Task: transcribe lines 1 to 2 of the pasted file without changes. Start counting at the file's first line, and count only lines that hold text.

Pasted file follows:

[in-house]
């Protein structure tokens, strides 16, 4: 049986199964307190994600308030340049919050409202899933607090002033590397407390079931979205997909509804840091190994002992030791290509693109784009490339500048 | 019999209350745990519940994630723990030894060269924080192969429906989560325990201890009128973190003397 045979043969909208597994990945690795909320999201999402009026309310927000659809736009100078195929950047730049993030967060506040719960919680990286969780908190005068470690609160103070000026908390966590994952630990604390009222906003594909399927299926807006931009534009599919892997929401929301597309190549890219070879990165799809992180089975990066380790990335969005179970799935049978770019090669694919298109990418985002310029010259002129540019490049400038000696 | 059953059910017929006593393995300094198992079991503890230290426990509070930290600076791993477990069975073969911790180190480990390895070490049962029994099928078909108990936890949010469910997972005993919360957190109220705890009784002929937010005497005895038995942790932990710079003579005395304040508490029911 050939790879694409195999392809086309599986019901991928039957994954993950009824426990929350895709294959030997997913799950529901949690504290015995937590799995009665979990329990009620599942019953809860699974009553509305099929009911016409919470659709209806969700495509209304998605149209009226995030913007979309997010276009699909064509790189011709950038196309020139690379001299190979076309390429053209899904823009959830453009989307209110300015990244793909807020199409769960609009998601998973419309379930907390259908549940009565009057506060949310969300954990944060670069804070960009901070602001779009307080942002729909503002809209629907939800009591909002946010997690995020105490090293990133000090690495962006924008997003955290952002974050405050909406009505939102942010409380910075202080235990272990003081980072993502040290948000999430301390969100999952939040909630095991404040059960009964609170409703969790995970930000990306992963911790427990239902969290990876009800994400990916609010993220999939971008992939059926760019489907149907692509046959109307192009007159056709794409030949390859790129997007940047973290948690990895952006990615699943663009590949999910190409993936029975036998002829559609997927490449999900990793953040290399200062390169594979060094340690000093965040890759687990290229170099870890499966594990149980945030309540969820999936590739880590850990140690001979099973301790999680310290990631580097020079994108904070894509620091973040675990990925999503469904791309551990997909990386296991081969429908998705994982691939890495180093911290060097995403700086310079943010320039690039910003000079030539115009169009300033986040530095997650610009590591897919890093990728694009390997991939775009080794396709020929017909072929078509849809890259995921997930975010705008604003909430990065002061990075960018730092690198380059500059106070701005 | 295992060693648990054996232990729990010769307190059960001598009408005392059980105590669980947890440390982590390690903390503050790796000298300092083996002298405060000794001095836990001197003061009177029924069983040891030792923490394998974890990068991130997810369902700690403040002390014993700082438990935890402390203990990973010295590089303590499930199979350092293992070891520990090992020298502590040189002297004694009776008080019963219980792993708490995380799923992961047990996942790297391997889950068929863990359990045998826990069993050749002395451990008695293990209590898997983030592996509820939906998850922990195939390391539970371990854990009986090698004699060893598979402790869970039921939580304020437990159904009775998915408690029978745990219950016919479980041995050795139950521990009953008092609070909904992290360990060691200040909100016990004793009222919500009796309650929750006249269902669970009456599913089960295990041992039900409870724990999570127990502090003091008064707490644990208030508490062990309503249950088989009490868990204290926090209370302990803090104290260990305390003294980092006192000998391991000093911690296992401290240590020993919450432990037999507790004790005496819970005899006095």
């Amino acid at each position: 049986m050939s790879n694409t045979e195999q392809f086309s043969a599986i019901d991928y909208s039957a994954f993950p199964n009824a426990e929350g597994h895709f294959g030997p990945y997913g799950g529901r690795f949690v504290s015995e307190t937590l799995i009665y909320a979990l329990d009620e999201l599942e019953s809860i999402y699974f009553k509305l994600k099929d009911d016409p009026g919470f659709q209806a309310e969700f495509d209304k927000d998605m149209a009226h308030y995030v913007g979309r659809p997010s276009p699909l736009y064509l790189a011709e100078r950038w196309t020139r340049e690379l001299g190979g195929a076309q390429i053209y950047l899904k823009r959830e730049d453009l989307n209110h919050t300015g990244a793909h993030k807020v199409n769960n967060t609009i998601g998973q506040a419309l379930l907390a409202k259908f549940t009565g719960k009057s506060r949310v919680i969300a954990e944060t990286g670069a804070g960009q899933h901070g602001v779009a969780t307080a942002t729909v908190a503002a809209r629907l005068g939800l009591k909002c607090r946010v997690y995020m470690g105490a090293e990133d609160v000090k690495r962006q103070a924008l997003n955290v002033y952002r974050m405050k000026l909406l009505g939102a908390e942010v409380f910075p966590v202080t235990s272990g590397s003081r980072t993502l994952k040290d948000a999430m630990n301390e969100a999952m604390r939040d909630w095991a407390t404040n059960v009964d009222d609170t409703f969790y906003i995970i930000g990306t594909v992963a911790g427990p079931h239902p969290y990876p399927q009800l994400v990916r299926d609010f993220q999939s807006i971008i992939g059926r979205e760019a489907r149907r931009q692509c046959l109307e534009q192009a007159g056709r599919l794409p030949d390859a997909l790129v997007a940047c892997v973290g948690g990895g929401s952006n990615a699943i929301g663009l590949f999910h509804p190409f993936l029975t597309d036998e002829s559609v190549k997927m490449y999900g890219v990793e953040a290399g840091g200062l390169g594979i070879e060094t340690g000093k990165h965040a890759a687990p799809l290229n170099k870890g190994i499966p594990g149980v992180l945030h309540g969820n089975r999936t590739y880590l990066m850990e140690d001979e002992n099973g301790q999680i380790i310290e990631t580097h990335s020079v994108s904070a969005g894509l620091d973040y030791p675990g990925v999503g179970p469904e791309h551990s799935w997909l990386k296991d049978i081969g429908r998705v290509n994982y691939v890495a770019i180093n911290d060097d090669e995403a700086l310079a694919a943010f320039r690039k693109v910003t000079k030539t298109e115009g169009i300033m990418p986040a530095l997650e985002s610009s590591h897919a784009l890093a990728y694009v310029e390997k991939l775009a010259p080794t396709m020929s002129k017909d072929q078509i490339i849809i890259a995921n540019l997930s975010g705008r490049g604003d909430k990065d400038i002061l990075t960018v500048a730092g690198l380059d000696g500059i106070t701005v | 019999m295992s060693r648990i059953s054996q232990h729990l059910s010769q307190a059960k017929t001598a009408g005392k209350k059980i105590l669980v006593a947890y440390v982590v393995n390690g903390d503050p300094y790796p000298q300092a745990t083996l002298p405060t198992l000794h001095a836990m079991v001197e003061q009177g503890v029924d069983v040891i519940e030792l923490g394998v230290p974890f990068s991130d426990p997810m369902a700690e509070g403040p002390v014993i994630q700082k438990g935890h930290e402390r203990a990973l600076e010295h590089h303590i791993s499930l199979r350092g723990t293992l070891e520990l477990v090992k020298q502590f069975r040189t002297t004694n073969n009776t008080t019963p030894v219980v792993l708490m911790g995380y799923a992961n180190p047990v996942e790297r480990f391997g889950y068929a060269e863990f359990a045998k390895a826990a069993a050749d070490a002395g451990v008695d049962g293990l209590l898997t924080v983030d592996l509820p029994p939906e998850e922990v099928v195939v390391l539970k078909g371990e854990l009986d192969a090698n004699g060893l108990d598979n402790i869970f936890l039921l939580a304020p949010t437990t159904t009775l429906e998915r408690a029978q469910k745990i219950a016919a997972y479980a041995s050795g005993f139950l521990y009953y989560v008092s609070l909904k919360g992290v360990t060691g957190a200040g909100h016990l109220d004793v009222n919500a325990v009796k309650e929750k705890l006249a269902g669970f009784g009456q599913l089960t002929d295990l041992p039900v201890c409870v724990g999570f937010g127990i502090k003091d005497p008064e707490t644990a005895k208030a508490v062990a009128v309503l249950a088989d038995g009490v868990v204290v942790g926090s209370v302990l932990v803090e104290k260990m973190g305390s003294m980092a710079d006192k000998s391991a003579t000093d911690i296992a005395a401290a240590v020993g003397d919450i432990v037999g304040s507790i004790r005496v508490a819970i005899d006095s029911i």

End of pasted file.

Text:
[in-house]
């Protein structure tokens, strides 16, 4: 049986199964307190994600308030340049919050409202899933607090002033590397407390079931979205997909509804840091190994002992030791290509693109784009490339500048 | 019999209350745990519940994630723990030894060269924080192969429906989560325990201890009128973190003397 045979043969909208597994990945690795909320999201999402009026309310927000659809736009100078195929950047730049993030967060506040719960919680990286969780908190005068470690609160103070000026908390966590994952630990604390009222906003594909399927299926807006931009534009599919892997929401929301597309190549890219070879990165799809992180089975990066380790990335969005179970799935049978770019090669694919298109990418985002310029010259002129540019490049400038000696 | 059953059910017929006593393995300094198992079991503890230290426990509070930290600076791993477990069975073969911790180190480990390895070490049962029994099928078909108990936890949010469910997972005993919360957190109220705890009784002929937010005497005895038995942790932990710079003579005395304040508490029911 050939790879694409195999392809086309599986019901991928039957994954993950009824426990929350895709294959030997997913799950529901949690504290015995937590799995009665979990329990009620599942019953809860699974009553509305099929009911016409919470659709209806969700495509209304998605149209009226995030913007979309997010276009699909064509790189011709950038196309020139690379001299190979076309390429053209899904823009959830453009989307209110300015990244793909807020199409769960609009998601998973419309379930907390259908549940009565009057506060949310969300954990944060670069804070960009901070602001779009307080942002729909503002809209629907939800009591909002946010997690995020105490090293990133000090690495962006924008997003955290952002974050405050909406009505939102942010409380910075202080235990272990003081980072993502040290948000999430301390969100999952939040909630095991404040059960009964609170409703969790995970930000990306992963911790427990239902969290990876009800994400990916609010993220999939971008992939059926760019489907149907692509046959109307192009007159056709794409030949390859790129997007940047973290948690990895952006990615699943663009590949999910190409993936029975036998002829559609997927490449999900990793953040290399200062390169594979060094340690000093965040890759687990290229170099870890499966594990149980945030309540969820999936590739880590850990140690001979099973301790999680310290990631580097020079994108904070894509620091973040675990990925999503469904791309551990997909990386296991081969429908998705994982691939890495180093911290060097995403700086310079943010320039690039910003000079030539115009169009300033986040530095997650610009590591897919890093990728694009390997991939775009080794396709020929017909072929078509849809890259995921997930975010705008604003909430990065002061990075960018730092690198380059500059106070701005 | 295992060693648990054996232990729990010769307190059960001598009408005392059980105590669980947890440390982590390690903390503050790796000298300092083996002298405060000794001095836990001197003061009177029924069983040891030792923490394998974890990068991130997810369902700690403040002390014993700082438990935890402390203990990973010295590089303590499930199979350092293992070891520990090992020298502590040189002297004694009776008080019963219980792993708490995380799923992961047990996942790297391997889950068929863990359990045998826990069993050749002395451990008695293990209590898997983030592996509820939906998850922990195939390391539970371990854990009986090698004699060893598979402790869970039921939580304020437990159904009775998915408690029978745990219950016919479980041995050795139950521990009953008092609070909904992290360990060691200040909100016990004793009222919500009796309650929750006249269902669970009456599913089960295990041992039900409870724990999570127990502090003091008064707490644990208030508490062990309503249950088989009490868990204290926090209370302990803090104290260990305390003294980092006192000998391991000093911690296992401290240590020993919450432990037999507790004790005496819970005899006095």